Japanese + American Video Art from the 1960s and 70s

July 2009 - November 2010

The introduction of the first consumer-grade video recorder, the Sony "Portapak," in the mid-1960s contributed to a fertile period of creative exploration, as artists and activists engaged with the new video technology. Video by artists based in the U.S. and Europe in the 1960s and '70s, including Nam June Paik, Joan Jonas and Bruce Nauman, is well known internationally. Until now, however, the parallel activities of artists working in Japan, the birthplace of the camcorder and other video technologies, have been screened only rarely. Using a familiar tool kit, these artists explored the nascent medium in unique and innovative ways.

Vital Signals, a program of early video art from the U.S. and Japan, highlights the parallel developments in these countries during the 1960s and '70s. Organized by EAI, in collaboration with the Yokohama Museum of Art and a team of Japanese curators and scholars, the three-part screening program brings together rarely screened early Japanese video alongside seminal works from the EAI Collection. Vital Signals is currently touring the U.S. and Japan. On November 14, 2009, the program will be presented at the Japan Society in New York, which will feature a special discussion moderated by Barbara London, Curator of Video and Digital Media, Museum of Modern Art, with artist Takahiko Iimura and an American artist (TBD), both of whom are featured in the screening program.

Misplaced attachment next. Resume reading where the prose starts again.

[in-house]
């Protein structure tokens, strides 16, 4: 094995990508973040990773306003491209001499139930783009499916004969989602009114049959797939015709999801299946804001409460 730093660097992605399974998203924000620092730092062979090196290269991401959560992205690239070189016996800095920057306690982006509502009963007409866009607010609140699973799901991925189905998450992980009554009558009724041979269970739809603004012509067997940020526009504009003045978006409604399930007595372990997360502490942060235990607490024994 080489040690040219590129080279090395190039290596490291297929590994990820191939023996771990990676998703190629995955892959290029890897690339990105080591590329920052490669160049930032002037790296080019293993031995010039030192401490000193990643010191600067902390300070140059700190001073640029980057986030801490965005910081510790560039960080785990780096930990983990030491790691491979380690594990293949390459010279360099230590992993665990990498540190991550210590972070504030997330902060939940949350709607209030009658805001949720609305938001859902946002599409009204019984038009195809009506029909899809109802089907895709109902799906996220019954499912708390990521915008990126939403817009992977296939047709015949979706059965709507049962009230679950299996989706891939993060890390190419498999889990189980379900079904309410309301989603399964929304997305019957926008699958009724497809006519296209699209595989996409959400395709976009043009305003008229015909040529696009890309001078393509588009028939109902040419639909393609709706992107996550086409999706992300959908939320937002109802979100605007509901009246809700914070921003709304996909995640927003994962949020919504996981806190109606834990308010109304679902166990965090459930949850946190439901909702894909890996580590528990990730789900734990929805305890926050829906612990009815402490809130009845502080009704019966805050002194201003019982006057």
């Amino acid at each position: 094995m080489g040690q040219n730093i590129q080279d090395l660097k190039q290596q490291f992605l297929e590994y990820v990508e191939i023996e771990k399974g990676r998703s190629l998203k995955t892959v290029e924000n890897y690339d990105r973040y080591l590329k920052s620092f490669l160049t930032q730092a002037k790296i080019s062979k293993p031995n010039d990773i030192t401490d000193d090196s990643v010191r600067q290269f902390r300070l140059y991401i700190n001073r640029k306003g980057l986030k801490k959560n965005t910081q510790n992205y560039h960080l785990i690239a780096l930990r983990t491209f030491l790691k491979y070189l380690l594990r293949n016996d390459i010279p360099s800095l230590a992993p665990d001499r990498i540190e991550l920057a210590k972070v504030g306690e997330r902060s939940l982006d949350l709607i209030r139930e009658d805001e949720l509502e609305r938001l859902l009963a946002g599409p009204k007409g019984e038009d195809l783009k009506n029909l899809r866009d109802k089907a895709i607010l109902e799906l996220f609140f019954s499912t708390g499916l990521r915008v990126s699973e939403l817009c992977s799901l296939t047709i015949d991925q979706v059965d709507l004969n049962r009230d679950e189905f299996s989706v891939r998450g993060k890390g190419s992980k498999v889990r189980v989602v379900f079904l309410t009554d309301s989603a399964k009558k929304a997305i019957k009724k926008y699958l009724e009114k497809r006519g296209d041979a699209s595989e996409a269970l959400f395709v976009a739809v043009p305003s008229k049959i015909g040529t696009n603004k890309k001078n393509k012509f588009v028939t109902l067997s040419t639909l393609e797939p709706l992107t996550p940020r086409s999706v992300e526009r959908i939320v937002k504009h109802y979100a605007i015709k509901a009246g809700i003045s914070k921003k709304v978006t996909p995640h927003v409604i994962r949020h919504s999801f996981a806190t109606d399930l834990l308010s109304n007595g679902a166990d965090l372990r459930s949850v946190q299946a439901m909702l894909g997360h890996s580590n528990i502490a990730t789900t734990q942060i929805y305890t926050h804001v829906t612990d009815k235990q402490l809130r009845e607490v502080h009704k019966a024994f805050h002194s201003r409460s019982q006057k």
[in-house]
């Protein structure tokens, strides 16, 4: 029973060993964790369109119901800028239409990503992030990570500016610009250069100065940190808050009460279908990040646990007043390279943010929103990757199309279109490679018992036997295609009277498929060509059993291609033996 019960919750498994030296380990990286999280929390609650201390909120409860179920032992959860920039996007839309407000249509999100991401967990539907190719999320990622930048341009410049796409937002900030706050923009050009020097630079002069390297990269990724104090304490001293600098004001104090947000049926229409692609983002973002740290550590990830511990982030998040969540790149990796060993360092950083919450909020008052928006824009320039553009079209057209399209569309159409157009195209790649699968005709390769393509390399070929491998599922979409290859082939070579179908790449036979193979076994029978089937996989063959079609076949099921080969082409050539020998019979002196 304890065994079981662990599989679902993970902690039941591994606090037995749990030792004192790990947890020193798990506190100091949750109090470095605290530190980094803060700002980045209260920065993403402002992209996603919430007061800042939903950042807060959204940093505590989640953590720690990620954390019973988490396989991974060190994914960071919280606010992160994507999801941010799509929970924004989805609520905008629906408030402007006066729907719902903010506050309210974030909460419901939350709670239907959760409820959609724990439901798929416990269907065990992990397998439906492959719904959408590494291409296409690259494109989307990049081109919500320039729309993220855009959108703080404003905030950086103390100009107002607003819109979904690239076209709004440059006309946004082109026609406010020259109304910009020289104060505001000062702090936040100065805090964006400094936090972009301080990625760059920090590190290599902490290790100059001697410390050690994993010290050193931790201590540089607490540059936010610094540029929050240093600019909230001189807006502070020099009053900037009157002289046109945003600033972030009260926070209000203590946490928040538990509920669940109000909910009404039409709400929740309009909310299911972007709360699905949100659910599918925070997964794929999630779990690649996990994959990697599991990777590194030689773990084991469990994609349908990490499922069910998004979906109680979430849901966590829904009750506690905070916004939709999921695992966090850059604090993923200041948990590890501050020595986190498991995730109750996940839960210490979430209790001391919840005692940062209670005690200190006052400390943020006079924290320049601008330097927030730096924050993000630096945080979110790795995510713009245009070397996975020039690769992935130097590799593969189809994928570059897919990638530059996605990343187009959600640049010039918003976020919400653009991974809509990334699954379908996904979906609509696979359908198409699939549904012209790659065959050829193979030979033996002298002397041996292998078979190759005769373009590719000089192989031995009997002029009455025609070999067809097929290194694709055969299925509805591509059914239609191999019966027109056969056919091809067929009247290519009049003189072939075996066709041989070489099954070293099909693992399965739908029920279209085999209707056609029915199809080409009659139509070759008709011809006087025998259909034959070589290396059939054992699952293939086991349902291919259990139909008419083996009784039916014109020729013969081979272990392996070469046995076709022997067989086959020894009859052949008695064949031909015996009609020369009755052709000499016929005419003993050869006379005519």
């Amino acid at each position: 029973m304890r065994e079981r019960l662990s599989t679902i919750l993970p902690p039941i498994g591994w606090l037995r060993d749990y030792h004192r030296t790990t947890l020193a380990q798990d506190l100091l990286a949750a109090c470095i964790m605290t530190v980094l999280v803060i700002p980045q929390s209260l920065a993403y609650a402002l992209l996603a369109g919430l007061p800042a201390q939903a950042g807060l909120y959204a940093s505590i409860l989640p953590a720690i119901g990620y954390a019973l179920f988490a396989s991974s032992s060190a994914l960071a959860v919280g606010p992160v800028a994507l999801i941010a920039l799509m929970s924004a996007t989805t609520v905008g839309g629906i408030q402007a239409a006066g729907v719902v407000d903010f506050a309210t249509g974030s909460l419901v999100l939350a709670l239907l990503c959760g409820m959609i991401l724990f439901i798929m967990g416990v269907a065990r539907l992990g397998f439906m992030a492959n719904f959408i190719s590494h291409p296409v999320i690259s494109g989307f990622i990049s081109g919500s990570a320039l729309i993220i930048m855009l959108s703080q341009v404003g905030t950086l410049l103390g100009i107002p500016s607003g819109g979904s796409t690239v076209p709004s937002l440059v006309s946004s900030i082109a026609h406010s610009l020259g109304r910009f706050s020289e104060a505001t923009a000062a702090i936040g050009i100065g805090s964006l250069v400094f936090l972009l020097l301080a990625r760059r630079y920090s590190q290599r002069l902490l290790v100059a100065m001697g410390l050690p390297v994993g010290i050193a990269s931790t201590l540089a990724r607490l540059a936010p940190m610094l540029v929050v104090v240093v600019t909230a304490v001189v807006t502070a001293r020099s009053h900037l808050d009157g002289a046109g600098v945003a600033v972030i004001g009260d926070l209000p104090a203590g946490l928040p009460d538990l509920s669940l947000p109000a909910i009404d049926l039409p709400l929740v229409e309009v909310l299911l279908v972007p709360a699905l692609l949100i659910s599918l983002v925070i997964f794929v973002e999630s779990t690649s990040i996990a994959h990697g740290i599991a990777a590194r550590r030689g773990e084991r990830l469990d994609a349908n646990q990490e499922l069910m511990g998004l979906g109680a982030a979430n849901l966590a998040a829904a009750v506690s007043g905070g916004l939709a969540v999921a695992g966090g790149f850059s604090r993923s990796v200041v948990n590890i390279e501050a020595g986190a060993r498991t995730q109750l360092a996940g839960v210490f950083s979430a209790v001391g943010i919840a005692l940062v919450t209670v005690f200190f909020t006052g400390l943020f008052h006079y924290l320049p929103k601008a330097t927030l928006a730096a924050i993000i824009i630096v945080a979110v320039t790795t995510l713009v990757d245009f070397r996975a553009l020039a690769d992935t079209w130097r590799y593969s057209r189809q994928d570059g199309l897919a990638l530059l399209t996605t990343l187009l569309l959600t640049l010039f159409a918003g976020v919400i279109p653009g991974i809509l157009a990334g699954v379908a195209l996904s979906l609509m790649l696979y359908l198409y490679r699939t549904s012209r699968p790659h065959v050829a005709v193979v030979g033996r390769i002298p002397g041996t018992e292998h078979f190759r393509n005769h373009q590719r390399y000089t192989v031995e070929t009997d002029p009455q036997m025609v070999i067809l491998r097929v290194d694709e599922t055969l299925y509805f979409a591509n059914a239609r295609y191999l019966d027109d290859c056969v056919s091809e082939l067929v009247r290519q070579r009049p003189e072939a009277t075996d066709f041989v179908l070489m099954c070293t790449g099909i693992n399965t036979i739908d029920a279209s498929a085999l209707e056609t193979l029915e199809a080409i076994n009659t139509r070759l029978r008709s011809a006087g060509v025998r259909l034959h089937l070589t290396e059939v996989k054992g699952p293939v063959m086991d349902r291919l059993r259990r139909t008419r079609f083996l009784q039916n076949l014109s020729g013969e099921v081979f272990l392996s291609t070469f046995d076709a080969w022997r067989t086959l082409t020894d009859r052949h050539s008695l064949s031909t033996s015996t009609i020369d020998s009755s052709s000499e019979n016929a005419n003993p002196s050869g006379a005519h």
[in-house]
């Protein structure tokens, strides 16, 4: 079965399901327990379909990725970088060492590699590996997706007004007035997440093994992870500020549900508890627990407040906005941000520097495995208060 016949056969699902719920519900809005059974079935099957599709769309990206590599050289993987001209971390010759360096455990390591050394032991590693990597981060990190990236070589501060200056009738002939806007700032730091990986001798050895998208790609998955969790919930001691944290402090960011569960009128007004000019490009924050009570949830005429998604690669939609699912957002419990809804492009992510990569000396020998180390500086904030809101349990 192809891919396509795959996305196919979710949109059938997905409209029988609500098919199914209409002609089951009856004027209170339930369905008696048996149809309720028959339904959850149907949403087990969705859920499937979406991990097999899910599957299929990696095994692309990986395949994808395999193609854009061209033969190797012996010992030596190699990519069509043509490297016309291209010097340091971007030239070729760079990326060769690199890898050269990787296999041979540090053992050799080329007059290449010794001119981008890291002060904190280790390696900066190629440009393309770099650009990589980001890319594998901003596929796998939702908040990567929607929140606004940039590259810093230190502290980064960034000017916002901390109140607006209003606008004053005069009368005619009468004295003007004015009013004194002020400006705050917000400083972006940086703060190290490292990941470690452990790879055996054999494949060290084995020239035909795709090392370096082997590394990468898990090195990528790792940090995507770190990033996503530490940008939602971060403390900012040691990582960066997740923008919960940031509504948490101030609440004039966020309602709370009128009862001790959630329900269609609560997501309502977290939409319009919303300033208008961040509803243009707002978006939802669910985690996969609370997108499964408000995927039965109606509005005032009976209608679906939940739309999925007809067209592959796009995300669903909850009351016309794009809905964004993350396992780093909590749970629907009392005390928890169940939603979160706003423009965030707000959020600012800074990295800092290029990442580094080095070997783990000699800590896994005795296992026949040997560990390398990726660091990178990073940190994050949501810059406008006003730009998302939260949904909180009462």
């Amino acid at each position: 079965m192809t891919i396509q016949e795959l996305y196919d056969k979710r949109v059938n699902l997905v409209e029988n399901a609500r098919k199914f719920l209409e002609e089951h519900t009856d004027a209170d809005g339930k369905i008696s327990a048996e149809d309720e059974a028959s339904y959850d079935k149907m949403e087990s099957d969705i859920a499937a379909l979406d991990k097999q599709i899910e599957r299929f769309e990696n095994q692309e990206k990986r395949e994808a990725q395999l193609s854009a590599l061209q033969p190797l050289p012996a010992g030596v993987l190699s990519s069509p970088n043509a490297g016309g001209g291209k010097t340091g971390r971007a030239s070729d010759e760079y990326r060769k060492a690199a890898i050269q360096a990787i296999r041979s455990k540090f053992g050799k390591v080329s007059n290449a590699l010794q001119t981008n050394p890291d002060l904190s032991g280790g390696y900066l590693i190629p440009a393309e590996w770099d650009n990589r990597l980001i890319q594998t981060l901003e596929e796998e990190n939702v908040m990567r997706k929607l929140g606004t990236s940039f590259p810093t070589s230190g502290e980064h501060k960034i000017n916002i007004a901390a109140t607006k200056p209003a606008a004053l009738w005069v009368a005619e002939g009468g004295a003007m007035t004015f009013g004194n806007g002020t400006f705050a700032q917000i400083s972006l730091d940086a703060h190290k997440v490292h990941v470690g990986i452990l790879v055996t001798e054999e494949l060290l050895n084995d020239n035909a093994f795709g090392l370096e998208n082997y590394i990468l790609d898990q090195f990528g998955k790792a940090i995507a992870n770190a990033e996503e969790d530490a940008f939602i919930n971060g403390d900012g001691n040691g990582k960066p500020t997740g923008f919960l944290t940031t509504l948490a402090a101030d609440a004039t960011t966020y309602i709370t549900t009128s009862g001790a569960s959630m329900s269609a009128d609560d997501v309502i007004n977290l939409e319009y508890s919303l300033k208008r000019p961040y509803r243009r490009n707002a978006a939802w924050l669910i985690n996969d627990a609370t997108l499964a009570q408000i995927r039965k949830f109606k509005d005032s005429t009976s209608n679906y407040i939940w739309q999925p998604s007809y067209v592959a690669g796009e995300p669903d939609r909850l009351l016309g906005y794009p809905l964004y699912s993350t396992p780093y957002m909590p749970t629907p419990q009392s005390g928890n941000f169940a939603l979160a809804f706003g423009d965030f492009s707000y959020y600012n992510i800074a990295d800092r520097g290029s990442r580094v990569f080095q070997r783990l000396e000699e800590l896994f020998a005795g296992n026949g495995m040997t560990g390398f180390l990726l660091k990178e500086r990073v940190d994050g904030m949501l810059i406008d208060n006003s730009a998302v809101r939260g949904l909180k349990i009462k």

An accompanying catalogue and DVD compilation of the Japanese works from this series will be published by EAI at the end of the year.


Screening schedule


Hiroshima Museum of Contemporary Art - July 18, 19, 20, 2009
1-1 Hijiyama Koen, Minami-Ku, Hiroshima, 732-0815

Tohoku University of Art and Design - November 11, 18, 25, 2009
200 Kamisakurada, Yamagata, 990-9530

Yokohama Museum - November 21, 22, 23, 2009